This faith in momentum to create balance in our lives,  a faith that motion will propel us towards more equilibrium,  is very hard to learn for those whose experience is being sabotaged by society.    We know where we have hit potholes and speedbumps in the past, and so we tense up, always expecting that “third gotcha.”

Losing our balance is a key to being able to move forward, as Dr. Skynner reminds us.   Momentum can help us find new and better stability.

But for those of us who need to learn to change direction, who don’t go down the conventional path, who hear the sound of a different drummer, being willing to fall down and then start moving again, rather than just chasing our tails and spiralling where we were knocked down, feeling safe by staying put.

Moving forward is the only way we can find new and better stabilities, new and better ways of being in the world,

The only way we can move forward is to be willing to let go of the past, trusting that what we have learned there will stay with us and inform our next steps, making us more centred and grounded.

The only way to gain balance is to lose it, then change in a way that lets us gain it again.

And that is true even if it often feels better to just hunker down, play out our fears, and find reasons not to get up again.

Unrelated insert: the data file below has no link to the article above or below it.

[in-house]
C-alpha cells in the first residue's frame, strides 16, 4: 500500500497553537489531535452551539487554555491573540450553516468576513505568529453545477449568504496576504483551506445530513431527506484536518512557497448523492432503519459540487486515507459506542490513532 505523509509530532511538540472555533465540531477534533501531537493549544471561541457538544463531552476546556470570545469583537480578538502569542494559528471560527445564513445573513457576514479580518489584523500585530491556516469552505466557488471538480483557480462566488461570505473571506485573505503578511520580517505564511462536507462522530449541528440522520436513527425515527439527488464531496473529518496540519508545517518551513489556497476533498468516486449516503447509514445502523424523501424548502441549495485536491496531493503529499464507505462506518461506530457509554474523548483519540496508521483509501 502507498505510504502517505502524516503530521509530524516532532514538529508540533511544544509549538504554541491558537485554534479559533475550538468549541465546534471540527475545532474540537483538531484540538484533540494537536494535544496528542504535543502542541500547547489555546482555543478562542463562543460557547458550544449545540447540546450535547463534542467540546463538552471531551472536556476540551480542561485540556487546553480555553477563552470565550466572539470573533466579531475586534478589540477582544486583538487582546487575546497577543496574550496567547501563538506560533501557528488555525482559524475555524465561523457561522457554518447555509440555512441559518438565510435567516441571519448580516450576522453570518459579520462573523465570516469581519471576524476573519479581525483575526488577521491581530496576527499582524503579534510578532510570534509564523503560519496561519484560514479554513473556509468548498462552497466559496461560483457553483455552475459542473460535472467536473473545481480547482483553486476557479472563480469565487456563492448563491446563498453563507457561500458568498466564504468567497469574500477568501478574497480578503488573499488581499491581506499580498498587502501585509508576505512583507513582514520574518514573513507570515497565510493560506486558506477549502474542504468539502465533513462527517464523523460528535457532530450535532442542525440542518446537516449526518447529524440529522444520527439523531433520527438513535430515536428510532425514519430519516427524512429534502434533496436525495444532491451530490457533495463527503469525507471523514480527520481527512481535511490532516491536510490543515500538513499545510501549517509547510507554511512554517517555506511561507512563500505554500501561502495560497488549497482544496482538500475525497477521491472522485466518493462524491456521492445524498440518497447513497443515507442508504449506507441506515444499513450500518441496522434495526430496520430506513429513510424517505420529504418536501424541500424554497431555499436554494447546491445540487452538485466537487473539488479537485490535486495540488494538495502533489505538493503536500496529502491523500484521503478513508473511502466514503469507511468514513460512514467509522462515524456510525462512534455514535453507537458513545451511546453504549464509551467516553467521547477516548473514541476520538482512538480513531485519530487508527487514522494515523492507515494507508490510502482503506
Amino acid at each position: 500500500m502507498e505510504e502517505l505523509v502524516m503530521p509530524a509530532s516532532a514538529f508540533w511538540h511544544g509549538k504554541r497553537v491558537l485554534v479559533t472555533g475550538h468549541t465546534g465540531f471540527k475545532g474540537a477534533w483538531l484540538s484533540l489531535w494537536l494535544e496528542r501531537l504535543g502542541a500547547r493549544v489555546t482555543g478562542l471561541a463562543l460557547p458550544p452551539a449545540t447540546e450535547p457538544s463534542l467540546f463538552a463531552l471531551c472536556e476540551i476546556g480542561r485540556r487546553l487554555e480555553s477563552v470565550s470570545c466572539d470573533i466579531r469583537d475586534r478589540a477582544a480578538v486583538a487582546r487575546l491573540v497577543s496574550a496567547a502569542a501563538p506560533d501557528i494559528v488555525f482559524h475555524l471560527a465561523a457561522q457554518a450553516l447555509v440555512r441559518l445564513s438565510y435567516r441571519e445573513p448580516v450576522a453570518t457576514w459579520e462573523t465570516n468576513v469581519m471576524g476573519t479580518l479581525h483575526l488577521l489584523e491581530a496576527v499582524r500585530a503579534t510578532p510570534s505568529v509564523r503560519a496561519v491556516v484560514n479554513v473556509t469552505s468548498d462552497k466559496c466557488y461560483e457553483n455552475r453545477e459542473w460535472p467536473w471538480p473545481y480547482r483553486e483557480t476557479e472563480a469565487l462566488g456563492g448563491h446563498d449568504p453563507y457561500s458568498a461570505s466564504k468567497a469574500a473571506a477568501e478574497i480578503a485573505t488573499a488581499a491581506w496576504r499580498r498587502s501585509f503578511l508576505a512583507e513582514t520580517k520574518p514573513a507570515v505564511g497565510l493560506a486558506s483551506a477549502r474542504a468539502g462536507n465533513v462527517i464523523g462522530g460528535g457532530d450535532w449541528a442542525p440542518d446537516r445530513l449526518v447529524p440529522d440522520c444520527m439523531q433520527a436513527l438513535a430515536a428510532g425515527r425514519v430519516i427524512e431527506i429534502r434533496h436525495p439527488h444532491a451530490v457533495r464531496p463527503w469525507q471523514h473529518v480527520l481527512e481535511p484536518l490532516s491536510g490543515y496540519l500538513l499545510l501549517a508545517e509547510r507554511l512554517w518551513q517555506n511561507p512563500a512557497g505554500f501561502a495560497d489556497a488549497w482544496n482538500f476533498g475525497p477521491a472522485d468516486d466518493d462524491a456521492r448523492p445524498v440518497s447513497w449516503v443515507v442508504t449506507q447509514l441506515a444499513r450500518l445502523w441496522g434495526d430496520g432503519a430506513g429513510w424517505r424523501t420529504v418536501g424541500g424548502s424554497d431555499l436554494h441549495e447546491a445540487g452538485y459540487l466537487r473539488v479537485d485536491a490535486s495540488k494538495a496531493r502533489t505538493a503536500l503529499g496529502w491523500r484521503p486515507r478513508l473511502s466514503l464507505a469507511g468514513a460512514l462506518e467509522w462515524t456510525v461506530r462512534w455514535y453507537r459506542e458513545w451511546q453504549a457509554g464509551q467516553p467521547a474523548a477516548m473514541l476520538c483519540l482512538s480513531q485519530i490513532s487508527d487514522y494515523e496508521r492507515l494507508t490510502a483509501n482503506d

Humans are not weebles.  And I thank God that means we can fall down, for falling moves us towards learning and growth.

No Big Whoop

ShamanGal is delighted.    She came out to a friend at work and it turned out that transgender, such a huge deal to her since she was small, such a defining element of her life, is no big deal to this friend.  In fact, her friend doesn’t think other people even need to know that SG is trans, because she didn’t until SG told her.

ShamanGal is dismayed.       She came out to a friend at work and it turned out that transgender, such a huge deal to her since she was small, such a defining element of her life, is no big deal to this friend.  In fact, her friend doesn’t think other people even need to know that SG is trans, because she didn’t until SG told her.

If we tell you that we are trans and you think it is no big whoop, is that a victory for us, because you accept us as normative, and that’s great?

If we tell you that we are trans and you think it is no big whoop, is that a fail for us, because you have no idea how enormous a life force being trans is, no idea the kind of battering that transpeople get growing up in this culture?

When people accept trans with no drama, does that value our shining essential humanity, or does that devalue the real pain and challenge in our story?

Maybe the point is that once people are in relationship with us, they will slowly learn our story, slowly become sensitized to the real struggle of growing up trans in a heterosexist culture.

Maybe the point is that once people are in relationship with us, the challenging and unpleasant parts of our story will just be excised out as we assimilate into their world of immediate and present concerns.

One reason transpeople don’t work hard to pass is because they don’t want to cut off their story, a story of being bruised and battered in a way that profoundly shaped us.